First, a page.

|Figure 5.7 IPCC AR5 WG1 Reconstructed (a) Northern Hemisphere and (b) Southern Hemisphere, and (c) global annual temperatures during the last 2000 years. Individual reconstructions (see Appendix 5.A.1 for further information about each one) are shown as indicated in the legends, grouped by colour according to their spatial representation (red: land-only all latitudes; orange: land-only extra-tropical latitudes; light blue: land and sea extra-tropical latitudes; dark blue: land and sea all latitudes) and instrumental temperatures shown in black (HadCRUT4 land and sea, and CRUTEM4 land-only; Morice et al., 2012). All series represent anomalies (°C) from the 1881–1980 mean (horizontal dashed line) and have been smoothed with a filter that reduces variations on timescales less than ~50 years.|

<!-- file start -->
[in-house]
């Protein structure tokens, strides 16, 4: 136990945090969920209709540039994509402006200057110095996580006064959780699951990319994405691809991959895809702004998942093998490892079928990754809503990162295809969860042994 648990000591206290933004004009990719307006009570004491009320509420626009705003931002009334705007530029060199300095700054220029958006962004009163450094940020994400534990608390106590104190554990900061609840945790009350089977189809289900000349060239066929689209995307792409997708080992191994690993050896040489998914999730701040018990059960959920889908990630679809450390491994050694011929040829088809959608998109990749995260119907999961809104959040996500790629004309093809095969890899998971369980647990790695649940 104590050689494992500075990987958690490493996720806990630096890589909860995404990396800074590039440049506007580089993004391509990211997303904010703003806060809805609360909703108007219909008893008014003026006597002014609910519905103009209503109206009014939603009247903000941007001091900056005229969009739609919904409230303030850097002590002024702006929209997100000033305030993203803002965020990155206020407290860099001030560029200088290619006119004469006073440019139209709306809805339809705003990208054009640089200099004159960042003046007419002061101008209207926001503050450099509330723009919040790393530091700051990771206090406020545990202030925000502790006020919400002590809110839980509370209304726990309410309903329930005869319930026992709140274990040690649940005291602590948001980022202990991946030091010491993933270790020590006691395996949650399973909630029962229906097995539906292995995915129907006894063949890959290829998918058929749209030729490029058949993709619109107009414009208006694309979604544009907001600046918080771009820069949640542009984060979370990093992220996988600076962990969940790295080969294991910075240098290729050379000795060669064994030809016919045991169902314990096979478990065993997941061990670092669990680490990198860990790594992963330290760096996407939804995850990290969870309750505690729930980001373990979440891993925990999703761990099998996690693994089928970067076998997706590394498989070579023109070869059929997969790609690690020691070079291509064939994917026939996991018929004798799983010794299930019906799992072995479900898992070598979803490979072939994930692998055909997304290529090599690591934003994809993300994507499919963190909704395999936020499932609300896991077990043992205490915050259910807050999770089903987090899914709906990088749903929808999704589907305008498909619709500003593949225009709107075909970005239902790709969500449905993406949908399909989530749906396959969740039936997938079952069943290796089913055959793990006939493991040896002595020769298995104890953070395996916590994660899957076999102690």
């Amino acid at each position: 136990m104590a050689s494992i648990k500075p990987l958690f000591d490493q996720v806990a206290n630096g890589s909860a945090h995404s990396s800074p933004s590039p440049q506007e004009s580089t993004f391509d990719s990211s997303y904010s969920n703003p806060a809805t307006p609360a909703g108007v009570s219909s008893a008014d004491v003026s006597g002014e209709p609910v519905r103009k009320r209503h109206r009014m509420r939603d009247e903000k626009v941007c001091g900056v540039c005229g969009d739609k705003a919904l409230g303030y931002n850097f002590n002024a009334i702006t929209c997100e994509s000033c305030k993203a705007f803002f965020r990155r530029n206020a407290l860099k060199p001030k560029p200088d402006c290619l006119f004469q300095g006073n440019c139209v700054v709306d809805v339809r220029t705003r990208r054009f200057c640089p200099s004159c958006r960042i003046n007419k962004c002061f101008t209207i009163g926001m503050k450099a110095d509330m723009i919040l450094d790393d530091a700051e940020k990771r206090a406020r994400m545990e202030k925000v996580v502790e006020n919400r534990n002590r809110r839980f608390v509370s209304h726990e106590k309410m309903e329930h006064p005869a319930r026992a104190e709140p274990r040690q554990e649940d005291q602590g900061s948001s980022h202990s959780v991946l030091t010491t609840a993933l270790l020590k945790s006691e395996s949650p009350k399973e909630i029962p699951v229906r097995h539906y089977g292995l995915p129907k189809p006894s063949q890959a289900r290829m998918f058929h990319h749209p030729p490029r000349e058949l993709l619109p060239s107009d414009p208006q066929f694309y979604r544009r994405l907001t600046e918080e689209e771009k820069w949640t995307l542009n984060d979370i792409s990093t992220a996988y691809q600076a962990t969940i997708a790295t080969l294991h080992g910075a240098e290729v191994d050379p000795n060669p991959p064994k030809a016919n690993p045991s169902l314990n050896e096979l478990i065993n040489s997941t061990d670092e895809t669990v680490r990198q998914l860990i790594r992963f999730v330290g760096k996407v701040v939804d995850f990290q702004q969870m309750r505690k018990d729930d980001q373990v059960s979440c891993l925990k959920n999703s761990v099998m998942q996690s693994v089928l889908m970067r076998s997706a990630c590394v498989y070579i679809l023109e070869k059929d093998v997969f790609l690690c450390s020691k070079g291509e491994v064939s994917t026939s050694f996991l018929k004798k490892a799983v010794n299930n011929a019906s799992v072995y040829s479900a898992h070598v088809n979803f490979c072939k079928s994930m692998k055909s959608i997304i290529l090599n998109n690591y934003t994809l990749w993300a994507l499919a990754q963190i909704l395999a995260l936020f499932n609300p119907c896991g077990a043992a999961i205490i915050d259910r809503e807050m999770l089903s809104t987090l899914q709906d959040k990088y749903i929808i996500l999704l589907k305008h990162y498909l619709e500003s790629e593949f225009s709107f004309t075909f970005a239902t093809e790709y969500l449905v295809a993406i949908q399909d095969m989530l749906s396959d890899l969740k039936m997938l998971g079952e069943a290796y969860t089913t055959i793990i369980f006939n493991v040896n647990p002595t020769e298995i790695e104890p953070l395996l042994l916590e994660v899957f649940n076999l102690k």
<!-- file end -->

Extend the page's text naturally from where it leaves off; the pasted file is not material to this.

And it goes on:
This is what was written in the IPCC AR5 report about how globally it's warmer now than it was during medieval times (my bold italics):
For average annual Northern Hemisphere temperatures, the period 1983–2012 was very likely the warmest 30-year period of the last 800 years (high confidence) and likely the warmest 30-year period of the last 1400 years (medium confidence). This is supported by comparison of instrumental temperatures with multiple reconstructions from a variety of proxy data and statistical methods, and is consistent with AR4. Continental-scale surface temperature reconstructions show, with high confidence, multidecadal intervals during the Medieval Climate Anomaly (950 to 1250) that were in some regions as warm as in the mid-20th century and in others as warm as in the late 20th century. With high confidence, these intervals were not as synchronous across seasons and regions as the warming since the mid-20th century.
The next chart shows the temperature rise over the instrumental period (since 1880) with CO2. The temperature has been rising as CO2 has been increasing: